Tuesday, October 12, 2010

Days like this

Days like this remind me of riding the high country. Camping out by horseback, setting in front of a roaring camp fire. The aspens in all the golds, reds, and oranges. And a breeze with a bite that makes you scrunch down more into your coat. The beaver ponds have ice around the edges. And as you look up to the higher mountains and see a dusting of snow, you hear an elk bugle in the distance.

The sun is just starting its trek across the sky. It is time to finish that last cup of coffee and eat that last biscuit with bacon. The frosted grass crunches under your boots as you make your way over to the corral. Time to pick a mount and saddle up. You pick out a little paint, and watch as she tosses her head. You can see her breath on the wind. As you saddle up, a few others come to get their mounts also. These men that you ride with have had years of experience with cows and ranching. I, being the green horn, am teased and picked on a bit. But it is all in good fun.

As we mount up, the orders are given of who rides with who. I am to ride with one of the old hands from the ranch. The man I ride beside is so at ease in the saddle as we make our way through the trees. He rolls a smoke and lights up. As we wander along, he asks me how I like this job of playing cowboy. I try to not sound too excited as I answer, "I love it! It is something I have always dreamed of."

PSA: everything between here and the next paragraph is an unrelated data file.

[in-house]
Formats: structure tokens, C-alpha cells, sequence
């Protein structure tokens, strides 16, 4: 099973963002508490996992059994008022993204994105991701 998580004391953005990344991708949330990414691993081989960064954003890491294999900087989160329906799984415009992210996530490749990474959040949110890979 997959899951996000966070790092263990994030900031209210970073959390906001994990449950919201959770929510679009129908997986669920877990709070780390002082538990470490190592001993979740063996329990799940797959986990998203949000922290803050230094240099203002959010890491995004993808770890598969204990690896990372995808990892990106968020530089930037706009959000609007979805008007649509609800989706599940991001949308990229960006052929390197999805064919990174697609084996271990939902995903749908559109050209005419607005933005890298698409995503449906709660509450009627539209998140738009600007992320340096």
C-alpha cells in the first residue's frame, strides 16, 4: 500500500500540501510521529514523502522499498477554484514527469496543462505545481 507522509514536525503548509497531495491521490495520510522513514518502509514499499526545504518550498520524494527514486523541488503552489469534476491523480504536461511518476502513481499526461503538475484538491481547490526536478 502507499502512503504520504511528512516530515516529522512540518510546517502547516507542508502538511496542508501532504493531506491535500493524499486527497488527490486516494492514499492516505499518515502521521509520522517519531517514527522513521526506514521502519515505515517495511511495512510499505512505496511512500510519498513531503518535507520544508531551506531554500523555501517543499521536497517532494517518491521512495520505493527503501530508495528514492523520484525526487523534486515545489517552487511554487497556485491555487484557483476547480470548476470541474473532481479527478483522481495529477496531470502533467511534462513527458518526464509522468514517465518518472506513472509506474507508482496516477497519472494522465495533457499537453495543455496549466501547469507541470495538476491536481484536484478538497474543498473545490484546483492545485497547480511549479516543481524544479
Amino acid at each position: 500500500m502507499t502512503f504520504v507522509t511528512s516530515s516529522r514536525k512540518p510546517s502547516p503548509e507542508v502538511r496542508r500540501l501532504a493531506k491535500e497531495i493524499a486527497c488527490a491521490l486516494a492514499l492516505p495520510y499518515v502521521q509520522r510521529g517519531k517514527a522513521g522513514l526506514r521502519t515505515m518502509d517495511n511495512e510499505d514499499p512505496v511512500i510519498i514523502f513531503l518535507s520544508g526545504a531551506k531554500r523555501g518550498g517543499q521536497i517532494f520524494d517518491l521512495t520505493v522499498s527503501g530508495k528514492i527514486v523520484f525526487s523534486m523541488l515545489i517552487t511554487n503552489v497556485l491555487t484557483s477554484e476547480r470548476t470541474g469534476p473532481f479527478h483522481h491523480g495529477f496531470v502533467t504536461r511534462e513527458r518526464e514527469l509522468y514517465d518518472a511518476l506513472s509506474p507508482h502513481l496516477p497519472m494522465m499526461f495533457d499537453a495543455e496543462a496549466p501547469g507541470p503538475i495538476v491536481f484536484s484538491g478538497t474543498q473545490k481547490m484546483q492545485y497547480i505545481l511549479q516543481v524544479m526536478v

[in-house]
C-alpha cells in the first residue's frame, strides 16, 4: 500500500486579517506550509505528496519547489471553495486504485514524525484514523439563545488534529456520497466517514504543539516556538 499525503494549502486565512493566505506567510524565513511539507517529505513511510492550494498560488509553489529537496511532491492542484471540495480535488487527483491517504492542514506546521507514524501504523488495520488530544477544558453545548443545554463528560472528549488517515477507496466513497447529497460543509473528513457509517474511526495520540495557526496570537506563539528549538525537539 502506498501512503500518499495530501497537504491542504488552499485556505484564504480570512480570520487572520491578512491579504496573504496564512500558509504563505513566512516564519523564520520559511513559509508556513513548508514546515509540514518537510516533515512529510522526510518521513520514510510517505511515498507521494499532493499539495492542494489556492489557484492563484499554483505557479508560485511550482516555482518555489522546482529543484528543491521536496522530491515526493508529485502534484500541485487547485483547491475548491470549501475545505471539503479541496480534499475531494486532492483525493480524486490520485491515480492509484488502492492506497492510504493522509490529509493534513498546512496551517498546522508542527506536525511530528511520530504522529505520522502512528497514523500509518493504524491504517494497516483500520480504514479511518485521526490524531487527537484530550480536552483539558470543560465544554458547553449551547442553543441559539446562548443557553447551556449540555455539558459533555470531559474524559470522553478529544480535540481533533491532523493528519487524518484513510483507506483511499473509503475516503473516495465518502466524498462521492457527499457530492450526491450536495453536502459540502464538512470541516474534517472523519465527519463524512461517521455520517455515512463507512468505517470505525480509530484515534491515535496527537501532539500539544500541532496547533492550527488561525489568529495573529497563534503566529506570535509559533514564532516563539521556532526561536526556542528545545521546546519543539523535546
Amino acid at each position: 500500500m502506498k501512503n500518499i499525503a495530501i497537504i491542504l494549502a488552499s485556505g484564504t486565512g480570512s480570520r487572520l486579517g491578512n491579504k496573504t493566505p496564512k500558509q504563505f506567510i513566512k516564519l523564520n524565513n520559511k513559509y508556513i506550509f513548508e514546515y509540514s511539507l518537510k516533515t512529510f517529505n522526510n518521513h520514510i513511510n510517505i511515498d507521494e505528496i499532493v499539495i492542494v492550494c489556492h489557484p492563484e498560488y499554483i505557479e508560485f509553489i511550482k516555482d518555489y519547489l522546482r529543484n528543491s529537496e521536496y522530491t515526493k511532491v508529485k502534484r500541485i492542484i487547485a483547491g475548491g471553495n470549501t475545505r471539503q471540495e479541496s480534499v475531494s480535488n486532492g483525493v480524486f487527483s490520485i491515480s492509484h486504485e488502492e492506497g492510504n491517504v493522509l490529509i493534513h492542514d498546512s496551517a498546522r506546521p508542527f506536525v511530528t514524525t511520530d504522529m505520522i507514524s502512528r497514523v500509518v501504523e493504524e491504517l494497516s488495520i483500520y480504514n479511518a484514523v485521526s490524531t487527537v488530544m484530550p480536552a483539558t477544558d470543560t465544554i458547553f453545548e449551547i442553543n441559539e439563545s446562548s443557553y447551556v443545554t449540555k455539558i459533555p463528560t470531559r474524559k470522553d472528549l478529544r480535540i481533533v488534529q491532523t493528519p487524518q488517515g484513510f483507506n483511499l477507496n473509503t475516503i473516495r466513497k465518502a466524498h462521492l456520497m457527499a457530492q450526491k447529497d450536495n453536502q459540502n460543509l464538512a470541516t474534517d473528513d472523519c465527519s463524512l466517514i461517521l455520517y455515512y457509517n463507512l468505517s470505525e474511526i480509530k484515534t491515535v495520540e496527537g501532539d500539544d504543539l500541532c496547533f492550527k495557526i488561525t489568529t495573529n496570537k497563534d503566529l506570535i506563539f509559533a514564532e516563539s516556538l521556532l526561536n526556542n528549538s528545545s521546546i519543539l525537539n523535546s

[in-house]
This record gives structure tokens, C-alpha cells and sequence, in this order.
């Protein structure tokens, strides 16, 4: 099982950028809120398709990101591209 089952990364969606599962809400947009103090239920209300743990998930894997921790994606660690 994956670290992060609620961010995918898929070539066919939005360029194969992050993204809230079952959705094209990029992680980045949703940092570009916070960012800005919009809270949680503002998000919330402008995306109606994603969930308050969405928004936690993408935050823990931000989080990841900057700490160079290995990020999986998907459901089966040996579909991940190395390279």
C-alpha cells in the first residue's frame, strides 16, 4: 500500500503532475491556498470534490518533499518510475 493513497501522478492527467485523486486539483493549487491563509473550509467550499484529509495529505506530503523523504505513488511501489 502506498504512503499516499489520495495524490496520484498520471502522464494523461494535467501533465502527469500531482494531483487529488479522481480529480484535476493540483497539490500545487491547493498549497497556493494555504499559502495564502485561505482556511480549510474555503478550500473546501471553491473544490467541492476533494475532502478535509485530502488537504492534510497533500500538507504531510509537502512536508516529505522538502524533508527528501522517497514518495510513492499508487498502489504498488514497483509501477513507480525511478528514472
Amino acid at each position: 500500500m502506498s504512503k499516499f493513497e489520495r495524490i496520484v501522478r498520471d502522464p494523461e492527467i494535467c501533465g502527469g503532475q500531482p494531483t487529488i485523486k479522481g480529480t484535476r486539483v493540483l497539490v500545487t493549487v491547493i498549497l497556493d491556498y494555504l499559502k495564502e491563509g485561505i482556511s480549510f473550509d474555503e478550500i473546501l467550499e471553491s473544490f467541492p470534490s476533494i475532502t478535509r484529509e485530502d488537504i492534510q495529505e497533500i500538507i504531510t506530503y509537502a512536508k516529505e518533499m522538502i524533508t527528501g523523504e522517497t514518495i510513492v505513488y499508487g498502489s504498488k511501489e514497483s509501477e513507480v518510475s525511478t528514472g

As we make our way along we spot a few cows and I am told to go around on the right side of the cows, but don't spook them. We circle the cows and turn them around to go back the way we came. This old cowboy tells me that I am doing fine, and might have a future as a cowboy. The sun is up higher now as we make our way back towards camp, when we come across five more cows. The old cowboy and I gather them up and keep on moving along. Along the way we run into a few of the other cowboys with cattle that they have found. We bunch them all up together, and push on towards camp.
A couple of the cowboys start to rib me again about being a greenhorn. I just smile and take it. The old cowboy tells them that I'm doing a whiz-bang job and that I am pulling my own weight. They all hush. It seems that the old cowboy has final say about things on this round up. As we round a bend, we see a few brook trout break and jump in a beaver pond. The old cowboy says that we will come back and catch a few for lunch, and looks at me with a wink.